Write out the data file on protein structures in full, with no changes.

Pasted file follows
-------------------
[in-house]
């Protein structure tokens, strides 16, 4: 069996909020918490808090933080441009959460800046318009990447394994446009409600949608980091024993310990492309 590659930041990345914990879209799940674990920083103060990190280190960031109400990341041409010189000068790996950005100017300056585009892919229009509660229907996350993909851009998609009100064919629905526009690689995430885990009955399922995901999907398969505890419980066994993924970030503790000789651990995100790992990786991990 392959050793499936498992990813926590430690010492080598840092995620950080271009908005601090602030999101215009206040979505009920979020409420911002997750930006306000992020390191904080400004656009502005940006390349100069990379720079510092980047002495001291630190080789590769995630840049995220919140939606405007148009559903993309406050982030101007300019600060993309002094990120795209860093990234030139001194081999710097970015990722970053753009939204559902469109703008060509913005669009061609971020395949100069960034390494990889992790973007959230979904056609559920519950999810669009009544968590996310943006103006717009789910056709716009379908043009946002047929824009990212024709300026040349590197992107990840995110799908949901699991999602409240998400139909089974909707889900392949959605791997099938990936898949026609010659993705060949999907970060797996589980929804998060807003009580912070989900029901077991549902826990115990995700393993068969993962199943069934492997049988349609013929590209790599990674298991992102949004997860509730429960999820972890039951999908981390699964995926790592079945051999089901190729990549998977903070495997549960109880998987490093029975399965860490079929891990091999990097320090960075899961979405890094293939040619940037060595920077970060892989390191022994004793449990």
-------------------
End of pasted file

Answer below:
[in-house]
């Protein structure tokens, strides 16, 4: 069996909020918490808090933080441009959460800046318009990447394994446009409600949608980091024993310990492309 590659930041990345914990879209799940674990920083103060990190280190960031109400990341041409010189000068790996950005100017300056585009892919229009509660229907996350993909851009998609009100064919629905526009690689995430885990009955399922995901999907398969505890419980066994993924970030503790000789651990995100790992990786991990 392959050793499936498992990813926590430690010492080598840092995620950080271009908005601090602030999101215009206040979505009920979020409420911002997750930006306000992020390191904080400004656009502005940006390349100069990379720079510092980047002495001291630190080789590769995630840049995220919140939606405007148009559903993309406050982030101007300019600060993309002094990120795209860093990234030139001194081999710097970015990722970053753009939204559902469109703008060509913005669009061609971020395949100069960034390494990889992790973007959230979904056609559920519950999810669009009544968590996310943006103006717009789910056709716009379908043009946002047929824009990212024709300026040349590197992107990840995110799908949901699991999602409240998400139909089974909707889900392949959605791997099938990936898949026609010659993705060949999907970060797996589980929804998060807003009580912070989900029901077991549902826990115990995700393993068969993962199943069934492997049988349609013929590209790599990674298991992102949004997860509730429960999820972890039951999908981390699964995926790592079945051999089901190729990549998977903070495997549960109880998987490093029975399965860490079929891990091999990097320090960075899961979405890094293939040619940037060595920077970060892989390191022994004793449990």